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Gynecol Oncol. 2011 Dec;123(3):537-41. doi: 10.1016/j.ygyno.2011.08.022. Epub 2011 Sep 16.

Gynecological conditions and the risk of endometrial cancer.

Author information

1
Genetics and Population Health Division, Queensland Institute of Medical Research, 300 Herston Road, Herston, Brisbane 4006, Australia. Ingrid.Rowlands@qimr.edu.au

Abstract

OBJECTIVE:

To examine the association between gynecological conditions (including uterine fibroids, endometriosis, pelvic inflammatory disease and infections of the tubes/womb), and risk of endometrial cancer overall and by histological subtype.

METHODS:

Data came from a population-based, case-control study, which included 1399 women with endometrial cancer diagnosed between 2005 and 2007 and 1539 controls. Women provided detailed risk factor information via interview or self-completed questionnaire. Logistic regression was used to calculate adjusted odds ratios (OR) and 95% confidence intervals (CI) for the association between gynecological conditions and cancer.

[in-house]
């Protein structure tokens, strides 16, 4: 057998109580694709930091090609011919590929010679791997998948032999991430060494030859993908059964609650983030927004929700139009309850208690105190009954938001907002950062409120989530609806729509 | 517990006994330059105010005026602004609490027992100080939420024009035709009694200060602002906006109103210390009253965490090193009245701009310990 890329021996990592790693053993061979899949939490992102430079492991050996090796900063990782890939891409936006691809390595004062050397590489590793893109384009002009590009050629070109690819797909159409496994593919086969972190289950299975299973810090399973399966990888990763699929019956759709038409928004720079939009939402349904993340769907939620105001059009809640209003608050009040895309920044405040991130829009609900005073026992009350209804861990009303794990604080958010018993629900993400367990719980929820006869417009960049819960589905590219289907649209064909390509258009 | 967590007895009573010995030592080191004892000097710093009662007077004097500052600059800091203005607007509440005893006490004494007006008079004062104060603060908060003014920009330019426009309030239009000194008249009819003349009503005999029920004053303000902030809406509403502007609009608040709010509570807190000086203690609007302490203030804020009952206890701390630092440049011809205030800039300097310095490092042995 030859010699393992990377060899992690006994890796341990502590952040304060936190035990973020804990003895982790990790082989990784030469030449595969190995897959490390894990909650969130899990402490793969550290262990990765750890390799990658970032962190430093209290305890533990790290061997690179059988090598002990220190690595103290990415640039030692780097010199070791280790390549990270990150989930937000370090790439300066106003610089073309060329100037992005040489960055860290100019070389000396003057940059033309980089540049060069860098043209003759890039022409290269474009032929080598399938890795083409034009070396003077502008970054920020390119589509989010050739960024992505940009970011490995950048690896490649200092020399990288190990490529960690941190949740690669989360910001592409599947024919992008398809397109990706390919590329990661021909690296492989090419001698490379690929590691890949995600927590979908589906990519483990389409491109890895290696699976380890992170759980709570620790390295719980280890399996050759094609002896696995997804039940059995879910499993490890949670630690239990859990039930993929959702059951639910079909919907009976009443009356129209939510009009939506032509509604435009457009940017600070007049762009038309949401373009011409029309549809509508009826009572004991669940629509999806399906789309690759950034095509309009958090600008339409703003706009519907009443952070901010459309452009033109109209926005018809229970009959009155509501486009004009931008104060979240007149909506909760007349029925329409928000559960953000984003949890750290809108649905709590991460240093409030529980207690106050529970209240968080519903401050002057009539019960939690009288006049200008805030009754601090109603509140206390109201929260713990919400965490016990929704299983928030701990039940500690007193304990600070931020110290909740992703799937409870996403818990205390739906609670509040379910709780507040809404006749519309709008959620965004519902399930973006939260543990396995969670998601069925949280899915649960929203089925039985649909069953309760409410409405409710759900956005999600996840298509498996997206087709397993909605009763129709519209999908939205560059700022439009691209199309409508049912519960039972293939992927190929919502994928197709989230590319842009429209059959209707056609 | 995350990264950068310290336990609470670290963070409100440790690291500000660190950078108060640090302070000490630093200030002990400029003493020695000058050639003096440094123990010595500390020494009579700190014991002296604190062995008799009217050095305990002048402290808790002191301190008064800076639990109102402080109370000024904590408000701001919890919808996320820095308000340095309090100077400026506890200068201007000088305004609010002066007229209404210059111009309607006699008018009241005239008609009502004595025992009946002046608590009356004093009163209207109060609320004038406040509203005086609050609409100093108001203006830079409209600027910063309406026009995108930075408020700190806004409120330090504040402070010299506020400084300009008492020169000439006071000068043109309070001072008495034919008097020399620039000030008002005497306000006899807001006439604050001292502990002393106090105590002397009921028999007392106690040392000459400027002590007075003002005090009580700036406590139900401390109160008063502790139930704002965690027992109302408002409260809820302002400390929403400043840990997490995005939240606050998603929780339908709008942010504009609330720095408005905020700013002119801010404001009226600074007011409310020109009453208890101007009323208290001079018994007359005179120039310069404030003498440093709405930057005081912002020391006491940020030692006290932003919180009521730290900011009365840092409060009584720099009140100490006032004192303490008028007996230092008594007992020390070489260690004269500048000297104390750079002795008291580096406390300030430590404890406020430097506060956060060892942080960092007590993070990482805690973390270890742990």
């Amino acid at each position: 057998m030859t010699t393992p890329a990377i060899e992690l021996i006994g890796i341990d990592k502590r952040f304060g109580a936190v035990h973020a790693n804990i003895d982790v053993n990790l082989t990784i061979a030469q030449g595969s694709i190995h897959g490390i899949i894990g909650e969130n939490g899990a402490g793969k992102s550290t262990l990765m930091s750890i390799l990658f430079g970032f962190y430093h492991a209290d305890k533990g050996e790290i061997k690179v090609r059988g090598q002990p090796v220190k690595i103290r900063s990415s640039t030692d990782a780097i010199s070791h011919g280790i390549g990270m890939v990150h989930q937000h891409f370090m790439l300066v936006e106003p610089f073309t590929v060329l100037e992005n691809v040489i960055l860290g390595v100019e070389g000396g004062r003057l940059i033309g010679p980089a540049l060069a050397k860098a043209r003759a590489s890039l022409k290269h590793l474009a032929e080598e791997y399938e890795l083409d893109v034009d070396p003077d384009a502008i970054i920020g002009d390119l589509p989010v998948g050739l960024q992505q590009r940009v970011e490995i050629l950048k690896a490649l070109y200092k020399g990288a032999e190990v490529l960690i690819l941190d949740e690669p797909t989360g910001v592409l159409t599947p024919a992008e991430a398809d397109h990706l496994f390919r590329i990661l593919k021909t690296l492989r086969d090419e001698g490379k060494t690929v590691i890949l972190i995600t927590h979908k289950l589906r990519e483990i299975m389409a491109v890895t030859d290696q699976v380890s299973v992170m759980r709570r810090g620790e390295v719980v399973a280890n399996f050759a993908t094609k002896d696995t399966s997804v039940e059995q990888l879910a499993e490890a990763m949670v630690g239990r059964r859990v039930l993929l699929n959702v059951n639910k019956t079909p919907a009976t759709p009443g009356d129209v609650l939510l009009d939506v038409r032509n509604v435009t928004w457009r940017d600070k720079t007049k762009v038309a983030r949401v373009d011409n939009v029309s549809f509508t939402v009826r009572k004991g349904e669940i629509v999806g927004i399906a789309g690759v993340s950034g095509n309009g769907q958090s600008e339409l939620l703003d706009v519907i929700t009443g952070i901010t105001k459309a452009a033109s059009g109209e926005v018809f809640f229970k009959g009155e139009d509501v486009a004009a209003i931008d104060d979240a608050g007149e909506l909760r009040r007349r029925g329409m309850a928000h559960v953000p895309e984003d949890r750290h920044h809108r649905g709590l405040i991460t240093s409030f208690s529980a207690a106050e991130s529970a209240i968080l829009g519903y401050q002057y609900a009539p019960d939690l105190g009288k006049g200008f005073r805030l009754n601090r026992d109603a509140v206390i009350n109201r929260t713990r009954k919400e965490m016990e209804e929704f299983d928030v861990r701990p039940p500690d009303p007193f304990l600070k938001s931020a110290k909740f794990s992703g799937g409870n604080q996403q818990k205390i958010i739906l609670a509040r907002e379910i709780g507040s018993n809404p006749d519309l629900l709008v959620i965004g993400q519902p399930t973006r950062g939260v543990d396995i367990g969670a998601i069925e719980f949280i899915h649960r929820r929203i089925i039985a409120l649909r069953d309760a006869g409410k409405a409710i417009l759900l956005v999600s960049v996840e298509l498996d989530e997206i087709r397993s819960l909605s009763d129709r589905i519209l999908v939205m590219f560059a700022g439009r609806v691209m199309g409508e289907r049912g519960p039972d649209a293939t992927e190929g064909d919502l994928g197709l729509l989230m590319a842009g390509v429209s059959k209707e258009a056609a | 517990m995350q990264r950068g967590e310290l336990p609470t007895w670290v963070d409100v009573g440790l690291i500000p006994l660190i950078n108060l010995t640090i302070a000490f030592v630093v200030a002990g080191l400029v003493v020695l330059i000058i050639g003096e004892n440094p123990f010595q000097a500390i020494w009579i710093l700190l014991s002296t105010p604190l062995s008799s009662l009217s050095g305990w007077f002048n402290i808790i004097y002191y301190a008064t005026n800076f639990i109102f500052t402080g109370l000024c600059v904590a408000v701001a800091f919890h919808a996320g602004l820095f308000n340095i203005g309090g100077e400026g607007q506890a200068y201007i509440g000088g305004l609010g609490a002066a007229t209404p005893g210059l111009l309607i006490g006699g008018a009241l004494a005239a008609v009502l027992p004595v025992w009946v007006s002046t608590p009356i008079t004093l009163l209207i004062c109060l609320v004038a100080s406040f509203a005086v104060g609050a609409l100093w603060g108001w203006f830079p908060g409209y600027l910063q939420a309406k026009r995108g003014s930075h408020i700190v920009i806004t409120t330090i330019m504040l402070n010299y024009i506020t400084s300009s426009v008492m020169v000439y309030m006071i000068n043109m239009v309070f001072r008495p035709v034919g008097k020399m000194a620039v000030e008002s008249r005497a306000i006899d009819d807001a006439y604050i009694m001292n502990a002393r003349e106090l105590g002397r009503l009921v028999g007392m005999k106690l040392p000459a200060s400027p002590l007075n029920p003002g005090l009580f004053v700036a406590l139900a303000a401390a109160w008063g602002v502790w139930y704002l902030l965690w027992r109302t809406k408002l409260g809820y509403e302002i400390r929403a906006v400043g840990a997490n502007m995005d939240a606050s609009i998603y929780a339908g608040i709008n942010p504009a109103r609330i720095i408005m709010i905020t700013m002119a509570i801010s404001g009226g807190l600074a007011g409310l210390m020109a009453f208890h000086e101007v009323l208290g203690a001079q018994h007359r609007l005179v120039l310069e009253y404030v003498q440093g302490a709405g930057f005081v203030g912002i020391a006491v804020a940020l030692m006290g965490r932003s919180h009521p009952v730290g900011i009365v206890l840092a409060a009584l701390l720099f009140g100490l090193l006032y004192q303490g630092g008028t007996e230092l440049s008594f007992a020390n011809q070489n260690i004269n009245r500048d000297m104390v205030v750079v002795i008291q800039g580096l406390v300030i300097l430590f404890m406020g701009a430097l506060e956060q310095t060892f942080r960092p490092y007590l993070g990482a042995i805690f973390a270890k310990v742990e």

RESULTS:

A self-reported history of uterine fibroids was associated with an increased risk of endometrial cancer (OR=1.39; 95% CI: 1.10-1.74). This association was reduced for women with body-mass index≥35kg/m(2) (OR=0.71; 95% CI: 0.37-1.37), and increased in groups normally thought to be at low risk including women with normal BMI (OR=1.66; 95% CI: 1.14-2.41) and premenopausal women (OR=1.82; 95% CI: 0.99-3.32). After excluding conditions diagnosed in the previous year, we found no association between endometrial cancer and endometriosis, pelvic inflammatory disease, infections of the tubes/womb. There was no evidence that risk varied by tumor subtype.

CONCLUSION:

Overall these results suggest that women with uterine fibroids are at increased risk of endometrial cancer, and that greater monitoring of premenopausal and normal weight women with fibroids may be important for the early detection of endometrial cancer.

PMID:
21925719
DOI:
10.1016/j.ygyno.2011.08.022
[Indexed for MEDLINE]

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